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Propensity for developing coronary heart disease (CHD) is linked with Framingham-defined cardiovascular risk factors and elevated inflammatory biomarkers. Cardiovascular risk and inflammatory biomarkers were evaluated in ARIES, a Phase IIIb/IV clinical trial in which 515 antiretroviral-naive HIV-infected subjects initially received abacavir/lamivudine + atazanavir/ritonavir for 36 weeks. Subjects who were virologically suppressed by week 30 were randomized 1:1 at week 36 to either maintain or discontinue ritonavir for an additional 108 weeks. Framingham 10-year CHD risk scores (FRS) and risk category of <6% or ≥6%, lipoprotein-associated phospholipase A2 (Lp-PLA2), interleukin-6 (IL-6), and high-sensitivity C-reactive protein (hsCRP) were assessed at baseline, week 84, and week 144. Biomarkers were stratified by FRS category. When ritonavir-boosted/nonboosted treatment groups were combined, median hsCRP did not change significantly between baseline (1.6mg/liter) and week 144 (1.4mg/liter) in subjects with FRS <6% (p=0.535) or with FRS ≥6% (1.9mg/liter vs. 2.0mg/liter, respectively; p=0.102). Median IL-6 was similar for subjects with FRS <6% (p=0.267) at baseline (1.6pg/ml) and week 144 (1.4pg/ml) and for FRS ≥6% (2.0pg/ml vs. 2.2pg/ml, respectively; p=0.099). Median Lp-PLA2 decreased significantly (p<0.001) between baseline (197nmol/min/ml) and week 144 (168nmol/min/ml) in subjects with FRS <6% and with FRS ≥6% (238nmol/min/ml vs. 175nmol/min/ml, respectively; p<0.001). In conclusion, in antiretroviral-naive subjects treated with abacavir-based therapy for 144 weeks, median inflammatory biomarker levels for hsCRP and IL-6 generally remained stable with no significant difference between baseline and week 144 for subjects with either FRS <6% or FRS ≥6%. Lp-PLA2 median values declined significantly over 144 weeks for subjects in either FRS stratum.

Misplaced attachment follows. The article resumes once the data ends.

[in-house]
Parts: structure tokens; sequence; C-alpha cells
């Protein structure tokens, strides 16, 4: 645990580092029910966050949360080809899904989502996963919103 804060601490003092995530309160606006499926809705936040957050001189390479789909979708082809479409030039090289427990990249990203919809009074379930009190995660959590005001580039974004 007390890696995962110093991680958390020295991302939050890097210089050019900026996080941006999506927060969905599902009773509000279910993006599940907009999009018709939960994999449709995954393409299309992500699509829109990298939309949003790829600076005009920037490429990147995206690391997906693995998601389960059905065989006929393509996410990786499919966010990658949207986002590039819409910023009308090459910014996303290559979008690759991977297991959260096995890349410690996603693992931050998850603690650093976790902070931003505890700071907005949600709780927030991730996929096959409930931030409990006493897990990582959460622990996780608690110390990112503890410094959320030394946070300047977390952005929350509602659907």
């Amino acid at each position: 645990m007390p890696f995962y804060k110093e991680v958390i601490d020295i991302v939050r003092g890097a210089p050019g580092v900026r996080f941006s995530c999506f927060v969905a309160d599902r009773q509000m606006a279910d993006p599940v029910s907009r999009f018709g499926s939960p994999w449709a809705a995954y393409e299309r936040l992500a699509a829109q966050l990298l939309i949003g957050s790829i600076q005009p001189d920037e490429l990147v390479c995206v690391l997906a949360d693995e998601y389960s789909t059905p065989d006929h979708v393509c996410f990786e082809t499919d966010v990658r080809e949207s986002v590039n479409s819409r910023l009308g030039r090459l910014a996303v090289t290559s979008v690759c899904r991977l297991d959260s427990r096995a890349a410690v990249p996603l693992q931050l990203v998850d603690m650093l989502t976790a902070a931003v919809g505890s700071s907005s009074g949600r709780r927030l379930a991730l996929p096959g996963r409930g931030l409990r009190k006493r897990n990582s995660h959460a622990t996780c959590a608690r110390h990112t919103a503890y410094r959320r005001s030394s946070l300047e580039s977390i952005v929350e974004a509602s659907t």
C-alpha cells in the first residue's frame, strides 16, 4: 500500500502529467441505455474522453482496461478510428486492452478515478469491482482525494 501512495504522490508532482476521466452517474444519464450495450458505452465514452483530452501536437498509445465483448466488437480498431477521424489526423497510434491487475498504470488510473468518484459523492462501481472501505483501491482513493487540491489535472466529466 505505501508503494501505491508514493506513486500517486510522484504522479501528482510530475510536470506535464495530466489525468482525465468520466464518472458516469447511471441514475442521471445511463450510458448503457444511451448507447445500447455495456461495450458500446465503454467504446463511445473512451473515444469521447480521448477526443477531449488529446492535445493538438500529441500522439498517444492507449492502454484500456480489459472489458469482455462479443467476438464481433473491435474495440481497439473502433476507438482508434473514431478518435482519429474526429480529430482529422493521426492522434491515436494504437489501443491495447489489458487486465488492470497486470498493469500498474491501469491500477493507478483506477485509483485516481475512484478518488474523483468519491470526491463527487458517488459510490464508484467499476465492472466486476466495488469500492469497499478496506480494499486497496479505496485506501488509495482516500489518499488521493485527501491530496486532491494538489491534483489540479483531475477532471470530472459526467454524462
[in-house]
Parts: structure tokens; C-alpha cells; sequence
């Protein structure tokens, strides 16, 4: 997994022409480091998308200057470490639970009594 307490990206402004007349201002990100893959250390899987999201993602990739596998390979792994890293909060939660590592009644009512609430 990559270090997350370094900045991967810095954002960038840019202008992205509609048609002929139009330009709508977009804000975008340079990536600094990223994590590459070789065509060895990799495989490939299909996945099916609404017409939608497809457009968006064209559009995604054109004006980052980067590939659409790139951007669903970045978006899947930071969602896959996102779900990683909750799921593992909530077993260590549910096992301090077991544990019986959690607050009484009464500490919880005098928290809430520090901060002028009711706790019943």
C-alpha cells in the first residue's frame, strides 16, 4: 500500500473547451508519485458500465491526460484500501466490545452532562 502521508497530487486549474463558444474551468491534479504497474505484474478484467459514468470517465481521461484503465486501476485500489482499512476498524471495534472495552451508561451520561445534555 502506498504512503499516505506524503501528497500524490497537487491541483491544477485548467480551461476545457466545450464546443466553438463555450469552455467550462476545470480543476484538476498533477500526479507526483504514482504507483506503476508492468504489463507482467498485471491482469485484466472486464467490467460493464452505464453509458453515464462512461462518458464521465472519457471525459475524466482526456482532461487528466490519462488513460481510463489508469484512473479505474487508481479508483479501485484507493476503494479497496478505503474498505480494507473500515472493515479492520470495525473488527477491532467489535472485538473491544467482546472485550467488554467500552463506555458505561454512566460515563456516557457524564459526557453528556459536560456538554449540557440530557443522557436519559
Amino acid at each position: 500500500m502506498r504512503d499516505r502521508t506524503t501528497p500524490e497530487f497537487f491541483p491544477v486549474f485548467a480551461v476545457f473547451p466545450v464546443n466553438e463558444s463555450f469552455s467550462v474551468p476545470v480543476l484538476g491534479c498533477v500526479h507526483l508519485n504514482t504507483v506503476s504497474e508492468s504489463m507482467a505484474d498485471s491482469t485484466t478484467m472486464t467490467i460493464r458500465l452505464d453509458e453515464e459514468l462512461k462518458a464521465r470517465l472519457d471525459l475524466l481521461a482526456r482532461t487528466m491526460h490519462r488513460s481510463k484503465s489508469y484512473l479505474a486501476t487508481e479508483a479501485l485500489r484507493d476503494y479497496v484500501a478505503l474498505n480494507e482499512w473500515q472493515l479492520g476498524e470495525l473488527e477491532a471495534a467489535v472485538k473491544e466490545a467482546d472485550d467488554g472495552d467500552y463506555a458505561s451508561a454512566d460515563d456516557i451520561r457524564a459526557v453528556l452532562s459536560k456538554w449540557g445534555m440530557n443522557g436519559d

Clinical studies suggest that many factors may be associated with an elevated risk of coronary heart disease (CHD) among HIV-infected compared with non-HIV-infected individuals.1–3 Infection with HIV has been associated with CHD-exacerbating chronic inflammation, as indicated by elevated inflammatory biomarkers4 and hypercoagulability leading to increased thrombogenesis.5,6 Due to the effectiveness of highly active antiretroviral treatment (HAART), many HIV-infected individuals are now living well beyond 50 years of age and are also developing aging-related comorbid medical conditions that may increase CHD risk, such as hypertension, diabetes, impaired kidney function, and obesity.7 A substantial proportion of these individuals have lifestyle practices (e.g., smoking, sedentary, high-fat diet) that over time can hasten atherosclerosis and thrombosis development.7 HIV-infected patients have a higher prevalence of prolonged corrected QT interval and an increased risk for malignant arrhythmia and cardiovascular mortality.8 In addition, several non-age-related comorbid medical conditions have the potential to negatively impact cardiac status (coinfection with hepatitis B or C, intravenous drug use, cocaine use, excessive alcohol consumption). Finally, the combinations of antiretroviral agents that comprise effective HAART regimens may expose treated patients to long-term mitochondrial toxicity and drug-associated lipid elevation that have an additive adverse impact on their heart and blood vessels.9